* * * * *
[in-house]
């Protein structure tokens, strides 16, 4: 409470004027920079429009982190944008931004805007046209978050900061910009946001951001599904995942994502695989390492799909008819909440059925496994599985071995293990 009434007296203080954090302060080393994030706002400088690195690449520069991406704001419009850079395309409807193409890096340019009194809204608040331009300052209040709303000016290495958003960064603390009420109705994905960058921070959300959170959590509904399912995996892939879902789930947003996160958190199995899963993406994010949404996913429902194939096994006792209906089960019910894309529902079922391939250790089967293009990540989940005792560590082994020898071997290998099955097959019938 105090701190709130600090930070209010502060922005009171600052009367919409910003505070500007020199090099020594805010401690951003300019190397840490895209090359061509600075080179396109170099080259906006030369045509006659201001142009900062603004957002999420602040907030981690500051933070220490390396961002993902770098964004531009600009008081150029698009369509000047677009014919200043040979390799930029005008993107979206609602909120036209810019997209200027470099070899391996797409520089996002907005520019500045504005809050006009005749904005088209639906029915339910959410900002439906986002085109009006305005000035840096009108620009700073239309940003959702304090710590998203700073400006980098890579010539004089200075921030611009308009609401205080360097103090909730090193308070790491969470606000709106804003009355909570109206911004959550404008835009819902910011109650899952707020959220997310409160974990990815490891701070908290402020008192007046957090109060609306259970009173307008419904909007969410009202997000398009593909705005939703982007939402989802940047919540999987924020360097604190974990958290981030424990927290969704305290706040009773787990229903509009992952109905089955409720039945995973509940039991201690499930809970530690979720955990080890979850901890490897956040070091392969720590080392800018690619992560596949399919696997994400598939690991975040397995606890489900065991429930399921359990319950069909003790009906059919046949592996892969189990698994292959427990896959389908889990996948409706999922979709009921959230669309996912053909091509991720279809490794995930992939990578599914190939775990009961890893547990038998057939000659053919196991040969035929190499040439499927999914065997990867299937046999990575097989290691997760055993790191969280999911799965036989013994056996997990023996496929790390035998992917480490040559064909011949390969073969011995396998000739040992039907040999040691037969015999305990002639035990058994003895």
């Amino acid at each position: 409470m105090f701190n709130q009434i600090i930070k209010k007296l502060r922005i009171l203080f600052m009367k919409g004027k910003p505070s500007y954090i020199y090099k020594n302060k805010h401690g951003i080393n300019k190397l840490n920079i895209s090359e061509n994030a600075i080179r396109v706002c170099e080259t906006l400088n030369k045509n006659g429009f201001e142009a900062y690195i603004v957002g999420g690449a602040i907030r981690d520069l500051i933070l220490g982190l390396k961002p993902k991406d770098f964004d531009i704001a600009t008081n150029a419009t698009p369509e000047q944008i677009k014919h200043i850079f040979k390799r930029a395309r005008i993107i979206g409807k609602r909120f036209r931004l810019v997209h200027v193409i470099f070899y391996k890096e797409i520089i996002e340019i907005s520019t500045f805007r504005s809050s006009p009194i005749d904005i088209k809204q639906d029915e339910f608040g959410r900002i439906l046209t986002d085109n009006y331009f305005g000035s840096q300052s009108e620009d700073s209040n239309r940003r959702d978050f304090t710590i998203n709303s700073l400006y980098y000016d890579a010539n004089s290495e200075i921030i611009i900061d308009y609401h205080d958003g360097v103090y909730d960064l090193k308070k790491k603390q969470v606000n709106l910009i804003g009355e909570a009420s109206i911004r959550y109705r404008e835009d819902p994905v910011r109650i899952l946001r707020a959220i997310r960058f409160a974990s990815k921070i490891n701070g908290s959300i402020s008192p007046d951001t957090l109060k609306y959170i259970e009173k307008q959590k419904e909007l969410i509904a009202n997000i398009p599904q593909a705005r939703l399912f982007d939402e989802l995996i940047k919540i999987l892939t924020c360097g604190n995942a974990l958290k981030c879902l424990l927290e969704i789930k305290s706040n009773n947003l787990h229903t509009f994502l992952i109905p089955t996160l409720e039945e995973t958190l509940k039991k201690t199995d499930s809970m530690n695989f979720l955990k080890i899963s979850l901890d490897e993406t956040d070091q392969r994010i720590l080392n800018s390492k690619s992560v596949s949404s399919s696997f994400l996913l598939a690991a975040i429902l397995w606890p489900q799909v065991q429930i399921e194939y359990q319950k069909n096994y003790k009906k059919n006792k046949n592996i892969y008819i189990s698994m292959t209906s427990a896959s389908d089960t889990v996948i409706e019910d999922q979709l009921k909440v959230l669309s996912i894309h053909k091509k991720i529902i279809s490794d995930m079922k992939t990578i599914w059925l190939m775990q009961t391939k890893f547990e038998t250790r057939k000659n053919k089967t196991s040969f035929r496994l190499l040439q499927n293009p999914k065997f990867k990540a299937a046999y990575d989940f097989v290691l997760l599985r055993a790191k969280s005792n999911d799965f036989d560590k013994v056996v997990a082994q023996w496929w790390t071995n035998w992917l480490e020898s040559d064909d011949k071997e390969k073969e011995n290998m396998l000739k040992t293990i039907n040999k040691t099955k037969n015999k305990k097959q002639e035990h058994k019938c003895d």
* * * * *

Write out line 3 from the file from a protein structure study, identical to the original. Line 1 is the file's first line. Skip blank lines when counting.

């Amino acid at each position: 409470m105090f701190n709130q009434i600090i930070k209010k007296l502060r922005i009171l203080f600052m009367k919409g004027k910003p505070s500007y954090i020199y090099k020594n302060k805010h401690g951003i080393n300019k190397l840490n920079i895209s090359e061509n994030a600075i080179r396109v706002c170099e080259t906006l400088n030369k045509n006659g429009f201001e142009a900062y690195i603004v957002g999420g690449a602040i907030r981690d520069l500051i933070l220490g982190l390396k961002p993902k991406d770098f964004d531009i704001a600009t008081n150029a419009t698009p369509e000047q944008i677009k014919h200043i850079f040979k390799r930029a395309r005008i993107i979206g409807k609602r909120f036209r931004l810019v997209h200027v193409i470099f070899y391996k890096e797409i520089i996002e340019i907005s520019t500045f805007r504005s809050s006009p009194i005749d904005i088209k809204q639906d029915e339910f608040g959410r900002i439906l046209t986002d085109n009006y331009f305005g000035s840096q300052s009108e620009d700073s209040n239309r940003r959702d978050f304090t710590i998203n709303s700073l400006y980098y000016d890579a010539n004089s290495e200075i921030i611009i900061d308009y609401h205080d958003g360097v103090y909730d960064l090193k308070k790491k603390q969470v606000n709106l910009i804003g009355e909570a009420s109206i911004r959550y109705r404008e835009d819902p994905v910011r109650i899952l946001r707020a959220i997310r960058f409160a974990s990815k921070i490891n701070g908290s959300i402020s008192p007046d951001t957090l109060k609306y959170i259970e009173k307008q959590k419904e909007l969410i509904a009202n997000i398009p599904q593909a705005r939703l399912f982007d939402e989802l995996i940047k919540i999987l892939t924020c360097g604190n995942a974990l958290k981030c879902l424990l927290e969704i789930k305290s706040n009773n947003l787990h229903t509009f994502l992952i109905p089955t996160l409720e039945e995973t958190l509940k039991k201690t199995d499930s809970m530690n695989f979720l955990k080890i899963s979850l901890d490897e993406t956040d070091q392969r994010i720590l080392n800018s390492k690619s992560v596949s949404s399919s696997f994400l996913l598939a690991a975040i429902l397995w606890p489900q799909v065991q429930i399921e194939y359990q319950k069909n096994y003790k009906k059919n006792k046949n592996i892969y008819i189990s698994m292959t209906s427990a896959s389908d089960t889990v996948i409706e019910d999922q979709l009921k909440v959230l669309s996912i894309h053909k091509k991720i529902i279809s490794d995930m079922k992939t990578i599914w059925l190939m775990q009961t391939k890893f547990e038998t250790r057939k000659n053919k089967t196991s040969f035929r496994l190499l040439q499927n293009p999914k065997f990867k990540a299937a046999y990575d989940f097989v290691l997760l599985r055993a790191k969280s005792n999911d799965f036989d560590k013994v056996v997990a082994q023996w496929w790390t071995n035998w992917l480490e020898s040559d064909d011949k071997e390969k073969e011995n290998m396998l000739k040992t293990i039907n040999k040691t099955k037969n015999k305990k097959q002639e035990h058994k019938c003895d």